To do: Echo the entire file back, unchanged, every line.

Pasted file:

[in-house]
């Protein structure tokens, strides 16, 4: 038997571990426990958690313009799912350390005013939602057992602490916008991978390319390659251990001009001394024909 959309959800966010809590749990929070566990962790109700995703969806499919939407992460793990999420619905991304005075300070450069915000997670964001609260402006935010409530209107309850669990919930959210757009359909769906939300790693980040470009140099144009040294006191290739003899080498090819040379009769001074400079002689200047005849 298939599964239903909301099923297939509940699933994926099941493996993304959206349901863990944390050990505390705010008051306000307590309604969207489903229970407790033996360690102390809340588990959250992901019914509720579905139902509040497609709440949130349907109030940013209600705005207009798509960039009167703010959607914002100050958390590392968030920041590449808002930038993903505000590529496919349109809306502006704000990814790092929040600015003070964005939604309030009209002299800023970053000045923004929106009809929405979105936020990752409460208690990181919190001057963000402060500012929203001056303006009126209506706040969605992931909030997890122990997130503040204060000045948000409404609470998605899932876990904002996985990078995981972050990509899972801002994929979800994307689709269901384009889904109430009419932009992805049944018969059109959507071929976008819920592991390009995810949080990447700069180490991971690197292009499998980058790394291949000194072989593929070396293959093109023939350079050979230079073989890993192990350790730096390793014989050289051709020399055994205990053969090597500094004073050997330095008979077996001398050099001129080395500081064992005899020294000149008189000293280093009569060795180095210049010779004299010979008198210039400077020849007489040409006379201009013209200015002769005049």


[in-house]
């Protein structure tokens, strides 16, 4: 038997571990426990958690313009799912350390005013939602057992602490916008991978390319390659251990001009001394024909 959309959800966010809590749990929070566990962790109700995703969806499919939407992460793990999420619905991304005075300070450069915000997670964001609260402006935010409530209107309850669990919930959210757009359909769906939300790693980040470009140099144009040294006191290739003899080498090819040379009769001074400079002689200047005849 298939599964239903909301099923297939509940699933994926099941493996993304959206349901863990944390050990505390705010008051306000307590309604969207489903229970407790033996360690102390809340588990959250992901019914509720579905139902509040497609709440949130349907109030940013209600705005207009798509960039009167703010959607914002100050958390590392968030920041590449808002930038993903505000590529496919349109809306502006704000990814790092929040600015003070964005939604309030009209002299800023970053000045923004929106009809929405979105936020990752409460208690990181919190001057963000402060500012929203001056303006009126209506706040969605992931909030997890122990997130503040204060000045948000409404609470998605899932876990904002996985990078995981972050990509899972801002994929979800994307689709269901384009889904109430009419932009992805049944018969059109959507071929976008819920592991390009995810949080990447700069180490991971690197292009499998980058790394291949000194072989593929070396293959093109023939350079050979230079073989890993192990350790730096390793014989050289051709020399055994205990053969090597500094004073050997330095008979077996001398050099001129080395500081064992005899020294000149008189000293280093009569060795180095210049010779004299010979008198210039400077020849007489040409006379201009013209200015002769005049």